Simply put, travelosophy is travel philosophy. Everyone has a philosophy of travel even though you may not be able to verbalize it. Your travelosophy dictates the type of experience you want to have, seek and crave. Sometimes you find it. Sometimes you don't. Sometimes you get a flat tire.
For travelers, the highway beckons like the siren's call to find the two-lane roads to well-known or seldom-heard-of places. Whether it is on the motorcycle, in the car, RV, on a bicycle trail, or walking and hiking on a well-worn path, the siren calls and you answer, "Yes."
Everyone wants something from their travels--an experience, friendship, knowledge, memories, something to reflect on. As a travel writer or someone who just loves to journal, your mission is to convey that experience to the readers. For me, it is simply conveying a story of meaningful travel--a sojourn. I like to find something that produces an ah-ha moment, like a parable. For meaningful travel to occur, I must take an active role, and look for it.
Here is an illustration I have used many times to describe active role: Can you tell me how many home for-sale signs are in your neighborhood or on the way to work? Probably not. But, after reading this, on your next commute, you'll be looking, and you will notice signs that you did not see before. Why? Because you were actively looking. Travel is like that. You can let the countryside slip by, or you can take an active look. You can miss that coffee shop or restaurant with great food and beverage, while you're passively looking for McDonald's.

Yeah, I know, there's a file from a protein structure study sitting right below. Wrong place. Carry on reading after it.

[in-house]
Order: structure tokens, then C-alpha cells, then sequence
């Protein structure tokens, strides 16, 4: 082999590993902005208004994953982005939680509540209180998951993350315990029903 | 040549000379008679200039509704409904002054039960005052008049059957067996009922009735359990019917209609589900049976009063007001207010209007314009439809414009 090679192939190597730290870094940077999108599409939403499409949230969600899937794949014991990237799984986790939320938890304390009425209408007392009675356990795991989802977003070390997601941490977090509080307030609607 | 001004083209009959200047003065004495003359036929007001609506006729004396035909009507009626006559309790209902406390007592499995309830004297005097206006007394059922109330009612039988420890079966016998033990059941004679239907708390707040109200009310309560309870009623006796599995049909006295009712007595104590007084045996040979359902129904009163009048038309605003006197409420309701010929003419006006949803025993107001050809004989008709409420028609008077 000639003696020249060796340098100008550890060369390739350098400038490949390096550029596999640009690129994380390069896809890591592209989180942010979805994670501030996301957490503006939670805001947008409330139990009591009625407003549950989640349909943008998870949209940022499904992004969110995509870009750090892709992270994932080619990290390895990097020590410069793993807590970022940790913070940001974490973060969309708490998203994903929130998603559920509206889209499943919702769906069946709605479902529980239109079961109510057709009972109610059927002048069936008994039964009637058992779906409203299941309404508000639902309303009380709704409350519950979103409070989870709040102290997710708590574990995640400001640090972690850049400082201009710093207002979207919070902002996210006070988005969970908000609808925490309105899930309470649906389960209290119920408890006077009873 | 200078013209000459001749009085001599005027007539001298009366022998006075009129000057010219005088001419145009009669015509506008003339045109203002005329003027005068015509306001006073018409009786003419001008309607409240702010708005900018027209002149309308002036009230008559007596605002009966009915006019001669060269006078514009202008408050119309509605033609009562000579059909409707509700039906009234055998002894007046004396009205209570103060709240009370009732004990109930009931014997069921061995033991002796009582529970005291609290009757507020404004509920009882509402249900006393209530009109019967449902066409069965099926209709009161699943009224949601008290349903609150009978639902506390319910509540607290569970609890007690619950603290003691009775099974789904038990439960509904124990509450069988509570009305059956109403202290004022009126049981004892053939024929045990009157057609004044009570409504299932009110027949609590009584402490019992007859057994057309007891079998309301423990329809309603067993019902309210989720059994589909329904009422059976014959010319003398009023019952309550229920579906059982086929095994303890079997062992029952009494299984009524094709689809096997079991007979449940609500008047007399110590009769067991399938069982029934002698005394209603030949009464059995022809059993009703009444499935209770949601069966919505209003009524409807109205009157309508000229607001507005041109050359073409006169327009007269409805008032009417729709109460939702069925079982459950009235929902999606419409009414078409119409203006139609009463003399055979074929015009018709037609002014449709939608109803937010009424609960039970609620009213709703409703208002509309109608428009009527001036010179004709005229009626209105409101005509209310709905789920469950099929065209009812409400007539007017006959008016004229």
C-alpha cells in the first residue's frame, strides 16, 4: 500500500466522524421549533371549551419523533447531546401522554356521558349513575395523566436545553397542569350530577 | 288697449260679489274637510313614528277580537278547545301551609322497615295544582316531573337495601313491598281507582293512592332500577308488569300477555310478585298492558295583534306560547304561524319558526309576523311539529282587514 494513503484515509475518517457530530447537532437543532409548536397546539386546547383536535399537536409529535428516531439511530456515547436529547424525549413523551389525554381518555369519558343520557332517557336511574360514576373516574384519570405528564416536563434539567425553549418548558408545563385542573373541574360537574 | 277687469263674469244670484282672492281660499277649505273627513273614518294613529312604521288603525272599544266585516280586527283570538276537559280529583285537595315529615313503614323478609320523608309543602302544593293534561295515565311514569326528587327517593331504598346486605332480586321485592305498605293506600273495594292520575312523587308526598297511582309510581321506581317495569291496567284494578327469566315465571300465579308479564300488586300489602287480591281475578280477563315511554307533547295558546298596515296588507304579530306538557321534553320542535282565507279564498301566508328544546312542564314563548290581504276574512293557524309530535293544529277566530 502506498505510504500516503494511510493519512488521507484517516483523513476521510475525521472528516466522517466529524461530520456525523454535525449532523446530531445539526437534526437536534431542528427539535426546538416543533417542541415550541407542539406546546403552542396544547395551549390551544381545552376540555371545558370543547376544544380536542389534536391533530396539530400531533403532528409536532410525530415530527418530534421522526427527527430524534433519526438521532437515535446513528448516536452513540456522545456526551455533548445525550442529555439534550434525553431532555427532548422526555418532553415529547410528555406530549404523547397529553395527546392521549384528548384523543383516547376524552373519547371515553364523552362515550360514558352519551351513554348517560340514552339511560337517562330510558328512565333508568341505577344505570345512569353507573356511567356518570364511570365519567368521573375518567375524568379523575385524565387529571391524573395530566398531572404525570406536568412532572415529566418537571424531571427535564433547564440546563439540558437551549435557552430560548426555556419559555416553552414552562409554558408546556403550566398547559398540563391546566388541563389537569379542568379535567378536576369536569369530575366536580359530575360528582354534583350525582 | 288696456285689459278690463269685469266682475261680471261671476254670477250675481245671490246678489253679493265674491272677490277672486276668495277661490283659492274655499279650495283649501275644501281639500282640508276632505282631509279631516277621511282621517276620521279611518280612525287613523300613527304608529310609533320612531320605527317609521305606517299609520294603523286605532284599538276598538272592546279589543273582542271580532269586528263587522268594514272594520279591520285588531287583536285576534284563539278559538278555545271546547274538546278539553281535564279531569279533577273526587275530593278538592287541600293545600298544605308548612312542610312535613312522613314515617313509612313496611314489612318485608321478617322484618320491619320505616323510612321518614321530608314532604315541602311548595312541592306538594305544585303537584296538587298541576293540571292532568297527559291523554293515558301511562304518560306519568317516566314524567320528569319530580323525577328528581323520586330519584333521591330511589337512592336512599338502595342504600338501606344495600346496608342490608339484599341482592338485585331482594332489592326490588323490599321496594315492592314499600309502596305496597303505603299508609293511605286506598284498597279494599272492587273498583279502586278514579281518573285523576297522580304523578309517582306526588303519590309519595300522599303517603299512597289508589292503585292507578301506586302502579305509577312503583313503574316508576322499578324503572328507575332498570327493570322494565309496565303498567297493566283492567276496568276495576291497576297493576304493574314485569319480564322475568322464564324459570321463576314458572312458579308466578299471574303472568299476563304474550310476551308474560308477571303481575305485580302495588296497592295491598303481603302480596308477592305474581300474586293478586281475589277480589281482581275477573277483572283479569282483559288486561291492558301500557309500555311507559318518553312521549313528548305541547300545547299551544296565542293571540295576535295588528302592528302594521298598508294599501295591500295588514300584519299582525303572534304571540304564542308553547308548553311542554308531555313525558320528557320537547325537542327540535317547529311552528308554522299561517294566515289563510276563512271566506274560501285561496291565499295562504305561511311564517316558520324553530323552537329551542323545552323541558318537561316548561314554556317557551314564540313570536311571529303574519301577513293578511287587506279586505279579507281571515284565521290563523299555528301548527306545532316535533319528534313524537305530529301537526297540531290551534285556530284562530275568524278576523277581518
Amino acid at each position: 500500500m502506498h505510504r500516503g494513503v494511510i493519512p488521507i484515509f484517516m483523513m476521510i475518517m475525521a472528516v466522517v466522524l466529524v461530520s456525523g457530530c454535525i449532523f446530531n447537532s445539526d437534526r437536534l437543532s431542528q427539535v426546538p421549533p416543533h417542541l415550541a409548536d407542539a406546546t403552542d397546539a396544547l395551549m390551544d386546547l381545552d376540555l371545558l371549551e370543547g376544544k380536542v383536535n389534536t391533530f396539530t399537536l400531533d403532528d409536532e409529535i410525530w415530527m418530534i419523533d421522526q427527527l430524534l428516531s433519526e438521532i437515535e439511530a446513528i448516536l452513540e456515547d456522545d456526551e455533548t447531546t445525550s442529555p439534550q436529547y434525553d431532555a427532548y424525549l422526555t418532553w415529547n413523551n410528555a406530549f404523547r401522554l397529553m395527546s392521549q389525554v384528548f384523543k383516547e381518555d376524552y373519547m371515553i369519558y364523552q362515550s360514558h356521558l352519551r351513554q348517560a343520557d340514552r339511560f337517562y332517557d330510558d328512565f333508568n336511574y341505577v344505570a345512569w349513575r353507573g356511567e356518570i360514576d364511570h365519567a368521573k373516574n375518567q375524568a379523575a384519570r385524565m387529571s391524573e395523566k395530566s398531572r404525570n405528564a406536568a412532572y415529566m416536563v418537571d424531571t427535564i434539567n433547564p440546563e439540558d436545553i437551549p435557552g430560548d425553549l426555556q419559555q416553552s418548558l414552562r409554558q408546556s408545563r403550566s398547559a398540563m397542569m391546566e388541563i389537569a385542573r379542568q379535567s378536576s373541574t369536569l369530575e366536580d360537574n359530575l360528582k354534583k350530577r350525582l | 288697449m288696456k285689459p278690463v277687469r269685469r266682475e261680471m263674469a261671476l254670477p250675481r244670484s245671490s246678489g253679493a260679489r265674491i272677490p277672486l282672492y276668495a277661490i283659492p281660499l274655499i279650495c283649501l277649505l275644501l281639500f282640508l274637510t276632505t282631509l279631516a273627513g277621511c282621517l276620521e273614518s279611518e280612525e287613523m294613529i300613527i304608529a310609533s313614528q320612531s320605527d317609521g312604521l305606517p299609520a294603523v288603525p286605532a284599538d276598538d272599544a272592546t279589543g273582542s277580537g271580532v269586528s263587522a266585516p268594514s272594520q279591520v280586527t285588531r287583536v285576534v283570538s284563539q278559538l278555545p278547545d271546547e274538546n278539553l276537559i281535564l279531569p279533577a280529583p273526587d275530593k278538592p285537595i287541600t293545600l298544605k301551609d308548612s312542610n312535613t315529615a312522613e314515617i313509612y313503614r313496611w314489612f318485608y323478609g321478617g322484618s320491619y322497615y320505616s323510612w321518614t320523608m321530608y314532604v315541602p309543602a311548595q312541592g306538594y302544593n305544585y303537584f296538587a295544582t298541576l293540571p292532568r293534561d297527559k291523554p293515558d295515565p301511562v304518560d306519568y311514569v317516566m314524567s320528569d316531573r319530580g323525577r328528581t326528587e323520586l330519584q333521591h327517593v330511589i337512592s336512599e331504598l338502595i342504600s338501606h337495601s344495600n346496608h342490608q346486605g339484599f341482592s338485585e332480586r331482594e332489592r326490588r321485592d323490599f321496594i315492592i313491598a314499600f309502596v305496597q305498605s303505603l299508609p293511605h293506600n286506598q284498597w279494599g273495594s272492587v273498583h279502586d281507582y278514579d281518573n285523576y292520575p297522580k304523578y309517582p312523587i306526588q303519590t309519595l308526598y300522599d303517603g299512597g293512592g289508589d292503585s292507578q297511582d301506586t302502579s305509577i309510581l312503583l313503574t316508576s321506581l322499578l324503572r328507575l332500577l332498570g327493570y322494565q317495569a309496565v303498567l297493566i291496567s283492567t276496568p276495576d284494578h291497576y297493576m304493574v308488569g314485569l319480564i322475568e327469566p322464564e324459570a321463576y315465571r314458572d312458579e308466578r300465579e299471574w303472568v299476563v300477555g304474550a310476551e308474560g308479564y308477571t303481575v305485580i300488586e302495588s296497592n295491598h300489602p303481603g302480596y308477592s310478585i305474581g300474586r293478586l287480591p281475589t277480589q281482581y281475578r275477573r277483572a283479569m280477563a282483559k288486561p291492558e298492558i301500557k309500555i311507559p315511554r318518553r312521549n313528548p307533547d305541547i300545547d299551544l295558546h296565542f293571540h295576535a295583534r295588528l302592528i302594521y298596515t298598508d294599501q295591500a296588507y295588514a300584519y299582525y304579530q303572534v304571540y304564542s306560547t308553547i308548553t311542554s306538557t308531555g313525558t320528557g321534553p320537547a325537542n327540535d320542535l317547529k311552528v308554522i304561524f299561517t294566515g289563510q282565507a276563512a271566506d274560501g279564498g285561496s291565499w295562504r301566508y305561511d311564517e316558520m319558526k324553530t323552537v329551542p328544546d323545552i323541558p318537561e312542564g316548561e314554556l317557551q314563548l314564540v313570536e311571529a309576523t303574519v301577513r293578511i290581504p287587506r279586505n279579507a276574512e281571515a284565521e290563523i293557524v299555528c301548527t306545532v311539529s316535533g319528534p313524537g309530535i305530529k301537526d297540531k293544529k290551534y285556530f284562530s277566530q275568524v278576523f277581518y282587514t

How much should you plan? I like to plan my destination and a route with alternatives. After that, everything is up for grabs. It is possible to over plan a journey, leaving no room for impulsive jaunts or mishaps.
My friend, Carla King a.k.a. MissAdventuring, says it is the misadventures that make travel truly memorable. She is absolutely right. It is the unplanned events, like a side trip or a flat tire, a chance encounter that sometimes brings out the best in people, making an adventure truly memorable and worth writing about. Granted, some people don't like surprises, and that's okay. It's your travelosophy that prepares you for travels and adventures, and we all have different expectations. Be true to yourself.
Thinking back about the many travel adventures I have written about, it has been the unexpected that made the biggest differences and therefore most memorable. You can't plan for the unexpected, but you can certainly expect it. Remember, it's not the destination, but rather the journey that makes life interesting, and consequently, good travel writing.